The Journal Gazette
Wednesday, November 11, 2020 1:00 am

Recipe Swap: Chicken Piccata

COREY MCMAKEN | The Journal Gazette

I'm a little bit in love with my enamel-coated cast iron Dutch oven, and not just because clanking the heavy weight of it down on the stove makes me feel like one of those “real cooks” I watch on TV.

It was a gift a few years ago (hi, Mom!), and I have often used it when making soups, pasta sauces, from-scratch sloppy Joes and the occasional roasted chicken or pork loin. It has done its duty for fried chicken and fresh-cut french fries. I have even made small batches of stock in it a couple times when I didn't feel like lugging out my monster stock pot for gallon-sized batches.

I'm a home cook – not a food expert. Like most of us hunkering down this spring, I had more time on my hands to plan and cook meals at home, and I went looking for some one-pot recipe ideas I could make in my Dutch oven.

One that I've made several times is Chicken Piccata, adapted from Elizabeth Yarnell's “Glorious One-Pot Meals” (2009).

Yarnell's recipe calls for Arborio rice, but I've used other white rice with fine results. Whichever variety of white rice you use, don't skip the important step of rinsing it under cold water until the water runs clear. This can take several minutes, but washing off as much starch as possible will help keep your rice from becoming a gluey mess as it cooks.

The rice will get brown around the edges of the pot, but that's just concentrated flavor from the juices in the pot (and honestly, that's one of my favorite parts).

I increased the amount of chicken and vegetables from the original recipe, and I'm not much for bell pepper, so I usually leave it out when I make this for myself. A couple tablespoons of finely diced red onion works just fine if you don't have a shallot, and other vegetables such as carrots can be steamed with – or instead of – the broccoli.

Chicken Piccata

Serves 2 to 3.

Cooking spray

1 cup Arborio rice

1 cup broth (chicken or vegetable)

2 tablespoons water

1 pound chicken breasts or thighs

Salt and freshly ground black pepper

1 shallot, or 2 garlic cloves, minced

3 teaspoons chopped fresh parsley, more for garnish if desired

3 tablespoons drained capers

1 lemon

1/2 red bell pepper, cored, seeded, and sliced into strips (optional)

1 head broccoli, cut into florets (3 to 4 cups)

Preheat the oven to 450 degrees.

Spray the inside and lid of a cast-iron Dutch oven with cooking spray.

Rinse the rice in a pot or strainer under cold water until the water runs clear. Put the rice in the Dutch oven and add the broth and water. Stir to make an even layer.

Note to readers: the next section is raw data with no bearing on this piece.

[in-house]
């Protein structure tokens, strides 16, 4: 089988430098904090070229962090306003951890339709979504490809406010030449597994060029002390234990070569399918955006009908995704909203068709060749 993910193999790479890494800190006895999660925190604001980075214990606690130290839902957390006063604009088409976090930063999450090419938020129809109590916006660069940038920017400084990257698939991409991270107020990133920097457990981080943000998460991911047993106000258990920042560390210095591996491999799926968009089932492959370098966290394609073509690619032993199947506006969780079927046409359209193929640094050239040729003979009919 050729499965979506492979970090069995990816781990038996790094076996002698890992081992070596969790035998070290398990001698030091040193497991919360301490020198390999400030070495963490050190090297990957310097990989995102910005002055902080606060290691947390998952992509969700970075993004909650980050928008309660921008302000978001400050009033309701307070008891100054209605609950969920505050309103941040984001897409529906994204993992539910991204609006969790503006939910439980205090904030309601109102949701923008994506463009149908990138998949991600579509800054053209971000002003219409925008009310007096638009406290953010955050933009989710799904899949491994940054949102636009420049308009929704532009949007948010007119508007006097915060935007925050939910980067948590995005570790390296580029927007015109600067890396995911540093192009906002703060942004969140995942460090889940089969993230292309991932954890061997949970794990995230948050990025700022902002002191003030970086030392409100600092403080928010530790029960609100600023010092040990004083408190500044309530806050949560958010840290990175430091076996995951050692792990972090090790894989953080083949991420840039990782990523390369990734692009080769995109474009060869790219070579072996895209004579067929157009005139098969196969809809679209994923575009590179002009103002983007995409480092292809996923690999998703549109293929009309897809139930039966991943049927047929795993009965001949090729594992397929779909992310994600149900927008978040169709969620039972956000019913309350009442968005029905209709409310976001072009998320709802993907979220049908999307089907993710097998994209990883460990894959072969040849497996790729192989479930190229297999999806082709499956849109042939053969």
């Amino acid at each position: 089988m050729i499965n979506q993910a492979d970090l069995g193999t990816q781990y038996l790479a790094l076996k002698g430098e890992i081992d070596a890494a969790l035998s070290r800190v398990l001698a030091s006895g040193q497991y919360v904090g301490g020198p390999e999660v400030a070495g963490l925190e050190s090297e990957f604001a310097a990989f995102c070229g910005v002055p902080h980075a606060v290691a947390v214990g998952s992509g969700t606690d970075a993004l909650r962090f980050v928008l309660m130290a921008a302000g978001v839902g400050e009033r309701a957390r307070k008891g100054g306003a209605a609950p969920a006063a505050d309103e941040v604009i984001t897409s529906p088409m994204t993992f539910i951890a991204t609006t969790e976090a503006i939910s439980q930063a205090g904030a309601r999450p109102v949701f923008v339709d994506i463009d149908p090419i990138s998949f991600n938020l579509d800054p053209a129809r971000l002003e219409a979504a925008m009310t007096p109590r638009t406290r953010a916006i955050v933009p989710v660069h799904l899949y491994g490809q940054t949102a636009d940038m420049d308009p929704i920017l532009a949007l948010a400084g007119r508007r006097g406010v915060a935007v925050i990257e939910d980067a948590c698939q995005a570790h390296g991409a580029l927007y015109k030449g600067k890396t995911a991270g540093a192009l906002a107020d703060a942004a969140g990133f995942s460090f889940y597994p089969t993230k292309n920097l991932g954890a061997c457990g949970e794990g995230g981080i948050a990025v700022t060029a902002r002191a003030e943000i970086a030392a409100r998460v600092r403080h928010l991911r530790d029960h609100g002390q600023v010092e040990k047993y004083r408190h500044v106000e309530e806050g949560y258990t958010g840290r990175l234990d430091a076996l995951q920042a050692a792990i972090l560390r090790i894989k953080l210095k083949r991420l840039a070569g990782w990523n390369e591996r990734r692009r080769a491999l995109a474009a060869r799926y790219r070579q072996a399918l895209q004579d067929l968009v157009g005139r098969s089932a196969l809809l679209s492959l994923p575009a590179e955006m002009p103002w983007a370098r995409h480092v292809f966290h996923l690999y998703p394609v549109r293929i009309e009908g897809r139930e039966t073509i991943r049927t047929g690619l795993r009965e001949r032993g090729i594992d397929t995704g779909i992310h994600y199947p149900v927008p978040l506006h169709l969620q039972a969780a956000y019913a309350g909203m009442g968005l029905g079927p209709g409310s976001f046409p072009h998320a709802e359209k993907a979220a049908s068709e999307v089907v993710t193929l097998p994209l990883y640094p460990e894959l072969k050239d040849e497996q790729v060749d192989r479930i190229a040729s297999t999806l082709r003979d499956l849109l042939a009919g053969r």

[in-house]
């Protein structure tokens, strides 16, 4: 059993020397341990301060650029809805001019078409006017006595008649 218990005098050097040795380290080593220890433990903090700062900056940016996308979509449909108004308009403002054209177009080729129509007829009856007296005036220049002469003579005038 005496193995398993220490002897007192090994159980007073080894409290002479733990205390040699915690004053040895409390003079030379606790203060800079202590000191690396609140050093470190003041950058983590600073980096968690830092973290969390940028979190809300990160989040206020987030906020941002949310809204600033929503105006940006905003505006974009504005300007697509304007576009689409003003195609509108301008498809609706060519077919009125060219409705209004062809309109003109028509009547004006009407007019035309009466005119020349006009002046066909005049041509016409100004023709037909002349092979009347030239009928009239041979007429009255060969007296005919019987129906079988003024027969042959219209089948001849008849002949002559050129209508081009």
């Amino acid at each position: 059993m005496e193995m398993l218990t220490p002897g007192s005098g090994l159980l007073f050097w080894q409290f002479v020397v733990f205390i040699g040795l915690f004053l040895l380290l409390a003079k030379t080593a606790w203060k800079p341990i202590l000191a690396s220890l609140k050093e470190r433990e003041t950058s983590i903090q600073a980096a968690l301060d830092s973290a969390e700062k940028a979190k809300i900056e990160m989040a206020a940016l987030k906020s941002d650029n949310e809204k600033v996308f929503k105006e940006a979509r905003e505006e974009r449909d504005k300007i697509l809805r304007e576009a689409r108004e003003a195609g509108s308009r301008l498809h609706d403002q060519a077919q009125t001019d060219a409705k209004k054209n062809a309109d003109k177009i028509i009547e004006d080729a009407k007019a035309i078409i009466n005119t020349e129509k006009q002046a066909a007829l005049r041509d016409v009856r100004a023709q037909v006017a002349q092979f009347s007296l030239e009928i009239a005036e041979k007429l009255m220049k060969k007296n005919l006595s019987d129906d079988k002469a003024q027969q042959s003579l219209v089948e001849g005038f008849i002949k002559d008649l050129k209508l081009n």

Place the chicken in the pot, but do not crowd the pieces. Lightly season with salt and pepper, then sprinkle with the shallot, parsley and capers.

Cut the lemon in half and slice one half into thin rounds, reserving the other half. Make sure the seeds are removed and top the chicken with a layer of lemon rounds.

Add the bell pepper and broccoli and lightly season with salt and pepper. Squeeze the juice from the other half of the lemon over all, making sure no seeds get in the pot.

Cover and bake 45 minutes, or until the rice is ready and chicken is cooked through.

Kitchen 101

Capers are the flower buds of a shrub found around the Mediterranean. They can be found brined in jars next to the olives in your grocery store where you might find several varieties or sizes of capers. The nonpareil variety is used for the Chicken Piccata recipe here.

The recipe uses about half a 3.5-ounce jar, and the remaining capers will store in your fridge for quite a while as long as they are still covered in the brining liquid. They can also be used in tapenade (an olive spread) or sauces where you want a briny bite.

Try mixing a tablespoon of capers with a can or pouch of tuna, a squeeze of lemon and a pinch of dried dill or cayenne pepper for a twist on a tuna salad sandwich.

About the feature

Recipe Swap is a new monthly feature. Readers are encouraged to share their favorite recipes for inclusion by emailing or mailing Corey McMaken, c/o The Journal Gazette, 600 W. Main St. Fort Wayne, IN 46802.

You don't need to write a complete story like you see here, but please include your recipe, tips you have for fellow cooks making the dish, details about why it is a favorite, your full name, city and phone number.

Photos are also welcome, but copies can not be returned.

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